Architect Rees Jones visits his newest Virginia layout

Rees Jones at Monday night's cocktail party in Viniterra's incredible new winery.

NEW KENT, VA. (May 24, 2012) – An early-morning sun had barely cleared the horizon Tuesday as Rees Jones stood at the first tee of one of his newest, original designs and declared himself pleased with the finished product.

After spending two days this week with developers, members, guests and media at The Club at Viniterra Jones was able to witness first hand what he had been hearing since the course debuted a few years ago and recently welcomed public play: Viniterra is a high-quality course constructed for today’s modern golfer.

Viniterra opened to rave reviews around the state, including positive feedback from one of the greatest amateur players in history, Richmond golfing icon Vinny Giles, who first met Jones at the 1968 Masters. Since then, of course, Jones has gone on to earn the moniker “The Open Doctor” for his redesign of courses in preparation for major championships.

Following a few hours riding around The Club at Viniterra on Monday afternoon, Jones spoke during a cocktail party in Viniterra’s stunning winery and proclaimed his newest Commonwealth State design to be an example of the “course of the future” – a neoclassical design that fits the land, with high ground and little water with which to contend. Jones incorporated windswept bunkers of yesteryear to help define the holes and provide strategic value.

“We’ve gone back to the future with an old style architectural design with the modern player in mind,” Jones said.  “In the old days, they didn’t have much water because the courses were always on high ground and we’re on high ground here. There’s not that much water to contend with so it’s very much like old style courses.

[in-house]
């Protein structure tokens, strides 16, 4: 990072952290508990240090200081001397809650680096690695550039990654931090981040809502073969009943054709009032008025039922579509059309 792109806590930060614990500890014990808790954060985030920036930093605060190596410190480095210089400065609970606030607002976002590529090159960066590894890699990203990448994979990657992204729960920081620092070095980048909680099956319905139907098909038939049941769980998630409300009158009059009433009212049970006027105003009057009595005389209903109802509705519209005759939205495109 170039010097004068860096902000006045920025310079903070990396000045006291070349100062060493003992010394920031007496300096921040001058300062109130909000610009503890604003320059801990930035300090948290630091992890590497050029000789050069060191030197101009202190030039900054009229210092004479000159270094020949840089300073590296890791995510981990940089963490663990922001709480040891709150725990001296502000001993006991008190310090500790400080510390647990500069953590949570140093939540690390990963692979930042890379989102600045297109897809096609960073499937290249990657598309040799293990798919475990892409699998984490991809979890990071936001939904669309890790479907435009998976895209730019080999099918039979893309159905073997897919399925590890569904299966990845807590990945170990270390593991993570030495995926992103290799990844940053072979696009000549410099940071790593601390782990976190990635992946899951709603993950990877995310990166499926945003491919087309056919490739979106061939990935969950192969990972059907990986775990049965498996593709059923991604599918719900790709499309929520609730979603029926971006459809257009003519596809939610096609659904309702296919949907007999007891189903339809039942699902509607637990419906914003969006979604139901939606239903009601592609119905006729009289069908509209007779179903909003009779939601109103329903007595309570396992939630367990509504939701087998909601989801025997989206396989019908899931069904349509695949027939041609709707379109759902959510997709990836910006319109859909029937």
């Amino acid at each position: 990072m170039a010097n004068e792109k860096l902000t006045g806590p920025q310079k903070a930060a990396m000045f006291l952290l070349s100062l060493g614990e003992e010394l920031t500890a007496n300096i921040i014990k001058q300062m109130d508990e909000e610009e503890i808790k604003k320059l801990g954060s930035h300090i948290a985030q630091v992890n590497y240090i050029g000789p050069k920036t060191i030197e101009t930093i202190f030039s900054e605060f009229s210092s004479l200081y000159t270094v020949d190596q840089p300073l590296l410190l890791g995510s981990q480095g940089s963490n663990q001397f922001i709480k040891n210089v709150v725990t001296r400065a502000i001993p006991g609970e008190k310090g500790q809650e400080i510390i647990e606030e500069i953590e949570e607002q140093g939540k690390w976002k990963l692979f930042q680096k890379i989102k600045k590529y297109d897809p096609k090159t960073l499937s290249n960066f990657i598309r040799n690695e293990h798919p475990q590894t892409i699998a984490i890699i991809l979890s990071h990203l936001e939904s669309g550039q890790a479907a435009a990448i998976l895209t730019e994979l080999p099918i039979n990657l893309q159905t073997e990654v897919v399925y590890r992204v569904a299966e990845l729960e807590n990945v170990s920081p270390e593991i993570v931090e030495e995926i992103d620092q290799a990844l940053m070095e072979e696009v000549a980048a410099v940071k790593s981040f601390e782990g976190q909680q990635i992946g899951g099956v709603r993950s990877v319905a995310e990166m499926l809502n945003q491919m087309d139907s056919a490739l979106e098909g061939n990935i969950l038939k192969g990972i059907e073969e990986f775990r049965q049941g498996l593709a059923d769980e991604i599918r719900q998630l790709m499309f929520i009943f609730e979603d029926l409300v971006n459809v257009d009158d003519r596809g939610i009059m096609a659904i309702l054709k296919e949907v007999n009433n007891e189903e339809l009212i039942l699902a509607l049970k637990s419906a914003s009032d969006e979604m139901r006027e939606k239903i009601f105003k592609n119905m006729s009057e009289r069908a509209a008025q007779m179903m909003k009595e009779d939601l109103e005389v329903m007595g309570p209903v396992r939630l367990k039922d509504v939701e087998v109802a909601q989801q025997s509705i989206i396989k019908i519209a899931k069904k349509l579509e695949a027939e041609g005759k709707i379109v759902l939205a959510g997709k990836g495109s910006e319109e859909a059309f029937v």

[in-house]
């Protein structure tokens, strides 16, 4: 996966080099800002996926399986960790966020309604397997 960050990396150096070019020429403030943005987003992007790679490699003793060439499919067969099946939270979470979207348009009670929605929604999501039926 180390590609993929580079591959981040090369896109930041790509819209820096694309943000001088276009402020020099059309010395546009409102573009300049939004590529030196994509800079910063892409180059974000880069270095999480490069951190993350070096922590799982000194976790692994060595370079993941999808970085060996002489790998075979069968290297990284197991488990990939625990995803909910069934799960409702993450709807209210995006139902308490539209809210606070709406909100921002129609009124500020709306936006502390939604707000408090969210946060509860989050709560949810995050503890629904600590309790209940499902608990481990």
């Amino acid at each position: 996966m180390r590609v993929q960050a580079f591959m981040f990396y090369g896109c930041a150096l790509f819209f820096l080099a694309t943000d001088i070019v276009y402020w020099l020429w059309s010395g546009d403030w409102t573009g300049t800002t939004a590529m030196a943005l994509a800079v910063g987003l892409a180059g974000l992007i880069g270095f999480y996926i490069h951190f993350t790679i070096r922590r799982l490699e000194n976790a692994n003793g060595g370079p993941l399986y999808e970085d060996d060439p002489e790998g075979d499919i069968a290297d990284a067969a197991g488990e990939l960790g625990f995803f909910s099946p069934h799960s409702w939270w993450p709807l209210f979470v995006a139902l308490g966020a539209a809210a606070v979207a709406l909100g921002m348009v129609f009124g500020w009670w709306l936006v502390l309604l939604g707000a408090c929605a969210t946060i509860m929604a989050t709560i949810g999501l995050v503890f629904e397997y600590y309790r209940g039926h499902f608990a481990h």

“This is a thinking person’s golf course. It’s all about shot options with multiple tees and multiple green entrances.”

Jones said he designed Viniterra primarily for the average player. While Viniterra does stretch to more than 7,700 yards and sits ready to host any top-tier professional or amateur tournament right now, thanks in part to a recent partnership between Viniterra’s development team Boddie-Noell Enterprises and new course manager Wingfield Properties, it is most commonly played around 6,100 yards.

Boddie-Noell’s Kitty Hawk Land Company – which also collaborated with Jones on the Currituck Club at the Outer Banks of North Carolina – provided him the best land of the New Kent Vineyards Project’s expansive rugged terrain to build the golf course, and Jones responded by finding an appropriate balance between the 18 holes that best fit the property and still offering premium home sites for the residents.

“We’ve designed this golf course for everybody” Jones said. “We’ve got length for the bombers and shorter tees for those like myself who don’t hit it very far anymore. What you see is what you get in terms of being able to see most every shot on the golf course. There are generous fairways and open approaches to many of the greens. If you happen to go over some greens, there are catch basins and grass hollows to capture those shots.”

Jones was born into the game of golf. He learned to play as a youngster, competing as a junior golfer in college and while in the army. He grew up traveling with his family to golf courses all over the world and worked in the summers for his father, renowned golf course architect Robert Trent Jones.

After college at Yale and graduate studies at Harvard, he went to work in 1964 as a principal in Robert Trent Jones, Inc., and in 1974 founded his own design firm, Rees Jones, Inc., headquartered in his hometown of Montclair, New Jersey.

He has been there ever since.

Jones has designed or redesigned more than 100 golf courses in his career. His awards include the 1998 Metropolitan Golf Association Distinguished Service Award, the 2002 Metropolitan Golf Writers Distinguished Service Award, Golf World Magazine’s 1995 Golf Architect of the Year, The Golf Course Superintendents Association of America’s Old Tom Morris Award in 2004, and the 2000 Robert Morris Award of the Welsh Society of Philadelphia. In addition, since its inception, Rees has been included on Golf Digest Magazine’s list of the top five architects (Currently No. 2).

His remodeling skills have been applied to seven U.S. Open venues, seven PGA Championship courses, four Ryder Cup and two Walker Cup sites as well as the President’s Cup at The Royal Montreal Golf Club. Two of his redesigned courses are FedEx Championship sites: Cog Hill Golf & Country Club, host of the BMW Championship; and East Lake Golf Club, the permanent site of the PGA TOUR’s Tour Championship.

Among his notable original designs are Nantucket Golf Club, Atlantic Golf Club, The Golf Club at Briar’s Creek, RedStick Golf Club, Ocean Forest Golf Club, Haig Point Club, Waldorf Astoria Golf Club, The Bridge and Cascata Golf Course.

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